Bones and Bodies is a highly accessible account of the establishment of the scientific discipline of biological anthropology. Alan G Morris takes us back over the past century of anthropological discovery in South Africa and uncovers the stories of individual scientists and researchers who played a significant role in shaping perceptions of how peoples of southern Africa, both ancient and modern, came to be viewed and categorised both in the public imagination and the scientific literature.
Morris reveals how much of the earlier anthropological studies were tainted with the tarred brush of race science. He evaluates the works of famous anthropologists and archaeologists such as Raymond Dart, Thomas Dreyer, Matthew Drennan and Robert Broom, and demonstrates through a wide array of sources how they described their fossil discoveries through the prism of racist interpretation.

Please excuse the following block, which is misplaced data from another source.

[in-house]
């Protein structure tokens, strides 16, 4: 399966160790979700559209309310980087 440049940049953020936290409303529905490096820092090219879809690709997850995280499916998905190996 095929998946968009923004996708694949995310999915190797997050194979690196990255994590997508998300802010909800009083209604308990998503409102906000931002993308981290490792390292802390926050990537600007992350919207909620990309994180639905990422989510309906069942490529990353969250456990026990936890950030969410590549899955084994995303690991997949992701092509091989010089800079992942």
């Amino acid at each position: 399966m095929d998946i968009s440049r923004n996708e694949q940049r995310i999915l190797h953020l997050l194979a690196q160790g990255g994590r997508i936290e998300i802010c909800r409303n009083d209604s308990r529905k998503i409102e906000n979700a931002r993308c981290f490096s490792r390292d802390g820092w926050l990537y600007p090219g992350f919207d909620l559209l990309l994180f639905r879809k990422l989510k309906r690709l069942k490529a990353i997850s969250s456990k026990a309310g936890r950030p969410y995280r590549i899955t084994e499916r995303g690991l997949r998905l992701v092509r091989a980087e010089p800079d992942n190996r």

Morris also shows how modern anthropology tried to rid itself of the stigma of these early racist accounts. In the 1960s and 1970s, Ronald Singer and Phillip Tobias introduced modern methods into the discipline that disputed much of what the public believed about race and human evolution.
In an age in which the authority of experts and empirical science is increasingly being questioned, this book shows the battle facing modern anthropology to acknowledge its racial past but also how its study of human variation remains an important field of enquiry at institutions of higher learning.
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